They came in old warships, fighting and swearing,
swearing they could trace your roots
just as easily as the veins in your arm.
They told you you were a ticking time bomb,
that all you ever wanted was a place to call home.
But that just wasn't true.
You had a home in the gap
between everybody else's reality and your own:
understated, under pressure,
constantly pressured by a queen bee mom
and a bigshot dad who both believed
in letting kids figure things out for themselves.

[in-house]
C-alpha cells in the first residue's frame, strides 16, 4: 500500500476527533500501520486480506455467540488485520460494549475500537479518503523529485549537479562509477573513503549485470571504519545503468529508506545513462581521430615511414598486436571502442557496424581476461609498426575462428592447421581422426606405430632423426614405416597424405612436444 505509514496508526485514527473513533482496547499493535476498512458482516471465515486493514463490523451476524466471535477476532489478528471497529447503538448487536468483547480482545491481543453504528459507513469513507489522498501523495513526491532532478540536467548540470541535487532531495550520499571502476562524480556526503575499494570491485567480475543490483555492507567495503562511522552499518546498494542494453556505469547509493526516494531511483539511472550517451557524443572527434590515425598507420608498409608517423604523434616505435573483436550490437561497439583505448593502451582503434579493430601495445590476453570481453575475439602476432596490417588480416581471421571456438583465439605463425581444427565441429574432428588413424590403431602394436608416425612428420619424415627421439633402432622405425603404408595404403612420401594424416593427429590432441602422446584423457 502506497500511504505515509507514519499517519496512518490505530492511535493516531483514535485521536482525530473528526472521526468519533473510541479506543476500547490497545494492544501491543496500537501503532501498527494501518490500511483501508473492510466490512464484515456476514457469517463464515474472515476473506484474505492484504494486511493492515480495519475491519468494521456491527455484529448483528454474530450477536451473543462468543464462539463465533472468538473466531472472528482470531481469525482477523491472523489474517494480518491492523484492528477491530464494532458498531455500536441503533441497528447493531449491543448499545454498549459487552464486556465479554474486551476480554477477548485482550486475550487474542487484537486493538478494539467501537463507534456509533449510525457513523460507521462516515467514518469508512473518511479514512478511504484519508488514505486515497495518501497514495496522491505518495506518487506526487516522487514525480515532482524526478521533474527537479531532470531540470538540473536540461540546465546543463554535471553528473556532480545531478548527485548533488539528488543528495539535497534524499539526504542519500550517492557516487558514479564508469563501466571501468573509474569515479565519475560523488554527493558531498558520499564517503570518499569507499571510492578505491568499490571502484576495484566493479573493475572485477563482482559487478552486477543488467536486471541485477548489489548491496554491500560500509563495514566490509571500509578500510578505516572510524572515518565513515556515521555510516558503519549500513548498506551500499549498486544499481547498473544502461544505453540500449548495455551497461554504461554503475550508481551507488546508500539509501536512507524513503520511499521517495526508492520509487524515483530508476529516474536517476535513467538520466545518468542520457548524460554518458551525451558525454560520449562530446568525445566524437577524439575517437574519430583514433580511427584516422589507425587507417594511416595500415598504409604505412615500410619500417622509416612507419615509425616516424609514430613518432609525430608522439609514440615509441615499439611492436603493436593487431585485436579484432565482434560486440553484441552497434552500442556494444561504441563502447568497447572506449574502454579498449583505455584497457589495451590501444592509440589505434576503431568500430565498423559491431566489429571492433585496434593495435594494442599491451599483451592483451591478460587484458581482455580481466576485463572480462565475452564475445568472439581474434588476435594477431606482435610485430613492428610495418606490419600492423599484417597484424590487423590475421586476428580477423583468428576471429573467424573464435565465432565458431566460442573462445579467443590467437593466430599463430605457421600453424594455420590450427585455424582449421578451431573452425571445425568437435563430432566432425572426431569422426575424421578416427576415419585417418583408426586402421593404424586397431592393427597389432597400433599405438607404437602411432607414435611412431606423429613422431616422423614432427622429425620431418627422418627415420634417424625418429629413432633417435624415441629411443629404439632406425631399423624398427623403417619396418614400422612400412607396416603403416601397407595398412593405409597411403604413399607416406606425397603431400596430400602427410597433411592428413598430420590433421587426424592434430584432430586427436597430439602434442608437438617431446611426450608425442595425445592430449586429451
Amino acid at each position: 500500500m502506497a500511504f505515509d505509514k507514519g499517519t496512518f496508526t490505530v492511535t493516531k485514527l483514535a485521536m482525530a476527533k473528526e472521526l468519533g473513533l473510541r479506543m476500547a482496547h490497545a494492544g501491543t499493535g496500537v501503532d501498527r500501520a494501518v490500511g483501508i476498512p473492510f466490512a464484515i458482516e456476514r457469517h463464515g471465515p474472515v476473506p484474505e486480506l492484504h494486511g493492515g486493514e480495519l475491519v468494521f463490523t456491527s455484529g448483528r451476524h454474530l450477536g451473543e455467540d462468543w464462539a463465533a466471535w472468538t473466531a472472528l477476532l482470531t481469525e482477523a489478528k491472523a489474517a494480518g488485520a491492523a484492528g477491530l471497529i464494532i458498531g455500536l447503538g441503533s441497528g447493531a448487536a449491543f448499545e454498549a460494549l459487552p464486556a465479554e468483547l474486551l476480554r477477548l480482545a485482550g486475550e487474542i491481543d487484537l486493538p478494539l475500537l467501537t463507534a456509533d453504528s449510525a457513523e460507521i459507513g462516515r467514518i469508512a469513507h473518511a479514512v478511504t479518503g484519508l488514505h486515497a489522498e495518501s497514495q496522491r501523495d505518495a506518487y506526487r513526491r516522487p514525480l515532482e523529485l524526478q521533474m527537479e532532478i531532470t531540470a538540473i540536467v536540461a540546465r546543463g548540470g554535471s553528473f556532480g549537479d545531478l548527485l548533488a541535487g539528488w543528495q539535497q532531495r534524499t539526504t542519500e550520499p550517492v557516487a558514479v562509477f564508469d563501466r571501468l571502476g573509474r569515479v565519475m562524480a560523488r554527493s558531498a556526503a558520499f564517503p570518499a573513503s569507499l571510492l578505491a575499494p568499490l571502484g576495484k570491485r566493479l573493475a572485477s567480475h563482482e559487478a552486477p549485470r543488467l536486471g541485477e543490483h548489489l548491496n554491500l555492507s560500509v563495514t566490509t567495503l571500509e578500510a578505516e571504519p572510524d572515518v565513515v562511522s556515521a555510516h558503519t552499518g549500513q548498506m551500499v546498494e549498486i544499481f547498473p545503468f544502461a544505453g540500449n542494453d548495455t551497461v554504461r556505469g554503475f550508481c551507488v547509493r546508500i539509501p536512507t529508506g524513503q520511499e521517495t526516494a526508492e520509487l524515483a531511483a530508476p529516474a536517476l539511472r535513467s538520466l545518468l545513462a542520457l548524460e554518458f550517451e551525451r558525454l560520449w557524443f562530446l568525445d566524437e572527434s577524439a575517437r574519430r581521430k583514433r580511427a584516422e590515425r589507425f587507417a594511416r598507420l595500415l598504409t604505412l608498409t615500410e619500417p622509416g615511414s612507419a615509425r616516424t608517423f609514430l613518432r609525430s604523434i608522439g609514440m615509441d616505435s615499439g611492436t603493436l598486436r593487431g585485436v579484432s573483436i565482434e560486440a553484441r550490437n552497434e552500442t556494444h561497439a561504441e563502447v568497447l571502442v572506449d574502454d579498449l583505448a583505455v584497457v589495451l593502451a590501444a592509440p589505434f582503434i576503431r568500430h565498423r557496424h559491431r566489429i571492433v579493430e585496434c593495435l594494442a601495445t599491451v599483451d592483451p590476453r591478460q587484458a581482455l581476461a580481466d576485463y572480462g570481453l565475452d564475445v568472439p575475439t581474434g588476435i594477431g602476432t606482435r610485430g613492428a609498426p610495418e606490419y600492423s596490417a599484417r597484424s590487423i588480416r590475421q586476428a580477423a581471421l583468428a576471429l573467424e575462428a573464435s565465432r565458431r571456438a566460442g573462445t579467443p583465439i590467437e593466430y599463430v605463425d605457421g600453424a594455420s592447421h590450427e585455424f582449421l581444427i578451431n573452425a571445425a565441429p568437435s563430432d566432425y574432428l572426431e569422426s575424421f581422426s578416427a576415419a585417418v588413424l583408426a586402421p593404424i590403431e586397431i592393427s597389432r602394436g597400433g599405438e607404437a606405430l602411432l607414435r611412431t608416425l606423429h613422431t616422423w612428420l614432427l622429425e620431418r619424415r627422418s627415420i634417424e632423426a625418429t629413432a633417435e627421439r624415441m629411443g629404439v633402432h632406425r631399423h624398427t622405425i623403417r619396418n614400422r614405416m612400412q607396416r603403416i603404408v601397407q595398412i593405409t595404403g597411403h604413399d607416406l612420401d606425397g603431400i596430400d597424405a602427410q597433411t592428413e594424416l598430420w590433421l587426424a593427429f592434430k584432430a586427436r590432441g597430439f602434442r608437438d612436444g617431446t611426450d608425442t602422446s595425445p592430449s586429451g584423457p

Then away went the sun,
and with it, their desire to parent.
You ended up raising yourself with pacifiers that tasted
of alcohol and unfinished business,
despising the fact that your bloodline was as mixed as the broth
served at the family dinners you never got to eat.
You are left wondering if God knows you exist at all
because all you ever had to go off of was a quickly scrawled note:
'Be safe', love Mom,
and still you can't help but to feel
that if she really loved you
she would've left more than a stupid note on the kitchen counter,
because when she left,
she tore you from the ground,
left you a dangling mass of stems and leaves,
no possibility of growth,
no roots.

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